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Pseudovitelliform maculopathy associated with deferoxamine toxicity: multimodal imaging and electrophysiology of a rare entity
Digital Journal of Ophthalmology 2017
Volume 23, Number 1
February 13, 2017
DOI: 10.5693/djo.02.2016.12.001
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Kelly Bui, MD | University of Southern California Eye Institute, Keck Medical Center of USC, Los Angeles, California
SriniVas Sadda, MD | University of Southern California Eye Institute, Keck Medical Center of USC, Los Angeles, California; Doheny Eye Institute, University of California, Los Angeles, California
Hani Salehi-Had, MD | Atlantis Eye Care, Huntington Beach, California

Deferoxamine is a commonly used chelating agent for secondary hemochromatosis. We report a rare retinal manifestation of deferoxamine toxicity in a 68-year-old man and provide supporting multimodal imaging and electrophysiology. The patient had iron overload related to transfusion-dependent myelodysplastic syndrome and developed a pseudovitelliform macular lesion related to deferoxamine toxicity. We also describe for the first time the worsening of this maculopathy on deferasirox, an alternative chelating agent. Macular pseudovitelliform lesion is a unique manifestation of deferoxamine toxicity that can be mistaken for pattern dystrophy. It is important to recognize this manifestation, because discontinuation of the offending agent may halt or reverse the toxicity.
Case Report
A 68-year-old man presented to Atlantis Eyecare for evaluation of blurred vision in both eyes. He endorsed dark adaptation difficulties for 6 months. A year prior to presentation, he was noted by his general ophthalmologist to have a normal fundus examination. His past medical history was notable for myelodysplastic syndrome, for which he received frequent blood transfusions. He had been on deferoxamine for 5 years, presently at 16 g per week, for transfusion-related hemochromatosis. On review of systems, he reported adult-onset hearing loss. He had no family history of retinal degeneration or other pertinent history.

On examination, uncorrected Snellen visual acuity was 20/25-2 in the right eye and 20/30-2 in the left eye. Ishihara plates were 4/15 in the right eye and 1/15 in the left eye. There was no afferent pupillary defect. He had bilateral posterior chamber intraocular lenses. Fundus examination revealed healthy appearing optic nerves, but there was diffuse pigment mottling in both maculae, with pseudovitelliform lesions centrally (Figure 1A). Retinal vessels and periphery were unremarkable.

Fundus autofluorescence (FAF) revealed central hypo-autofluorescence, with surrounding punctuate increased and decreased autofluorescence in the macula (Figure 1B). Wide-field FAF did not reveal any abnormalities outside of the maculae (Figure 1C). Fluorescein angiography (FA) showed blocked fluorescence centrally, with surrounding punctate staining and transmission hyperfluorescence corresponding to the areas of pigment mottling (Figure 1D). Indocyanine green (ICG) angiography showed increased choroidal vascularity in both maculae (Figure 1E). Optical coherence tomography (OCT) of the macula revealed vitreomacular adhesion with central subretinal deposits in both eyes (Figure 2A).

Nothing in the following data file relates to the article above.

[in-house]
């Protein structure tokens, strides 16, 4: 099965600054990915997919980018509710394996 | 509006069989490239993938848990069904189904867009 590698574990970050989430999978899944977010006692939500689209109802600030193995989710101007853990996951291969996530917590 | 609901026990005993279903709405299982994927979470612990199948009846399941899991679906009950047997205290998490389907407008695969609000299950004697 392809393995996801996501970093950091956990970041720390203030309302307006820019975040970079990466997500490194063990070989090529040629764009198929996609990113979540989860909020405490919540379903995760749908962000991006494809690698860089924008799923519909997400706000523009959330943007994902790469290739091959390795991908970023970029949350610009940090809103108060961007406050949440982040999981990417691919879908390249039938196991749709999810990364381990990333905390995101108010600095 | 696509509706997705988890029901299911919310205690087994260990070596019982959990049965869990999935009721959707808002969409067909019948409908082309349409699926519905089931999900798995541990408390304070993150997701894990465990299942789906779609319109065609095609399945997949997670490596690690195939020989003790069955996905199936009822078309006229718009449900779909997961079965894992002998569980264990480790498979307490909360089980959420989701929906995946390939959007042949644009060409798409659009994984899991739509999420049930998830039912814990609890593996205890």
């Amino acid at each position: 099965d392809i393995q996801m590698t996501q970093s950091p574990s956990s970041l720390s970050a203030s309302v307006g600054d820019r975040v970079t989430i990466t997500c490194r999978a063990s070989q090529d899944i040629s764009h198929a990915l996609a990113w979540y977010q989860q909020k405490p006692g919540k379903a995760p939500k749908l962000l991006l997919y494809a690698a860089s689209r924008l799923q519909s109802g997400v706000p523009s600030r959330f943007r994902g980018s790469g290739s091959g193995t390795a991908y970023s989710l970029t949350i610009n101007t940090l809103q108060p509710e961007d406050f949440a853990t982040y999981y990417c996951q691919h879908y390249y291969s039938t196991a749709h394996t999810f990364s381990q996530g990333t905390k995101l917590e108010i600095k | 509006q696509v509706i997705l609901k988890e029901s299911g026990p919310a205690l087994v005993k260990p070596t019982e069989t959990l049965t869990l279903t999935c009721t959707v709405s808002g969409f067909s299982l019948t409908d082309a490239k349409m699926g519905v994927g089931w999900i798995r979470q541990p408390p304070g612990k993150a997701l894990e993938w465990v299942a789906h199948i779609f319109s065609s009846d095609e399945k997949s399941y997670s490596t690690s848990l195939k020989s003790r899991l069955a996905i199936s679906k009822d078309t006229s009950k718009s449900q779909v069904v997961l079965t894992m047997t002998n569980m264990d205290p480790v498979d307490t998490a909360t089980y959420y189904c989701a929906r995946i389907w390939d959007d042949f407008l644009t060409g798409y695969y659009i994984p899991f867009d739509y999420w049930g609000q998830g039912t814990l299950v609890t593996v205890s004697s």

Kinetic perimetry (Goldmann) revealed superior constriction in both eyes, worse on the right (Figure 3). Electroretinography (ERG) demonstrated a mild-to-moderate reduction in rod function, with relatively preserved cone function of the right eye and normal rod and cone function of the left eye (Figure 4A and 4B). The electro-oculogram (EOG) was markedly abnormal, with an Arden ratio of 1.3 in each eye (Figure 4C).

Given morphologic and functional evidence of retinal toxicity, deferoxamine was discontinued. Two months later, the patient’s vision was stable, and his symptoms had improved. It was noted that the pseudovitelliform lesions had decreased in size on OCT as evident both on the macular thickness map and by quantitative measurement of the central macular thickness (CMT; Figure 2B). The CMT had decreased from 380 to 337 in the right eye and from 385 to 336 in the left eye. Because of continued need for transfusions and the resulting elevated iron levels, the patient was started on deferasirox. The pseudovitelliform lesions increased in size on deferasirox (Figure 2C), with CMT increasing from 337 to 386 in the right eye and from 336 to 386 in the left eye. The visual acuity remained stable; however, the patient noted more difficulty with dark adaptation on the new treatment regiment. Deferasirox was discontinued, and he was started on brinzolamide in both eyes three times daily. At this point, the patient was lost to follow-up because of worsening of his systemic health conditions.
Figure 1
Multimodal imaging of deferoxamine-induced pseudovitelliform maculopathy. A, Fundus photographs of the right eye and left eye showing central macular pseudovitelliform lesions and surrounding pigment mottling. B, 30° fundus autofluorescence showing central, predominantly hypo-autofluorescence with surrounding areas of hyper- and hypo-autofluorescence corresponding to the pigment mottling. C, Wide-field autofluorescence demonstrating pigment mottling limited to the macula. D, Fluorescein angiography of both eyes showing blocked fluorescein centrally, and punctate staining and window defects corresponding to areas of pigment mottling. E, Indocyanine green angiography, mid-phase image, showing increased choroidal vascularity in both maculae (angiogram performed using the Daytona ultra-widefield scanner [www.optos.com] then being evaluated at the Doheny Eye Institute; exact timing of ICG not available).

Figure 2
Changes in pseudovitelliform lesions (white arrows) on optical coherence tomography. A, Optical coherence tomography showing pseudovitelliform lesions with both hypo- and hyper-reflective components on initial presentation while on deferoxamine. B, Optical coherence tomography showing a reduction in size of the pseudovitelliform lesions after discontinuation of deferoxamine. C, Optical coherence tomography showing an increase in size of the pseudovitelliform lesions with initiation of deferasirox.

Figure 3
Kinetic perimetry (Goldmann visual field) showing superior field constriction in both eyes, but more severe in the right eye.

Figure 4
Electroretinogram showing a mild-to-moderate reduction in rod function of the right eye with relatively preserved cone function and normal rod and cone function of the left eye (a- and b- waves marked; boxes denote the normal limits for each peak). Electrooculogram showing markedly abnormal Arden ratio of 1.3 in each eye.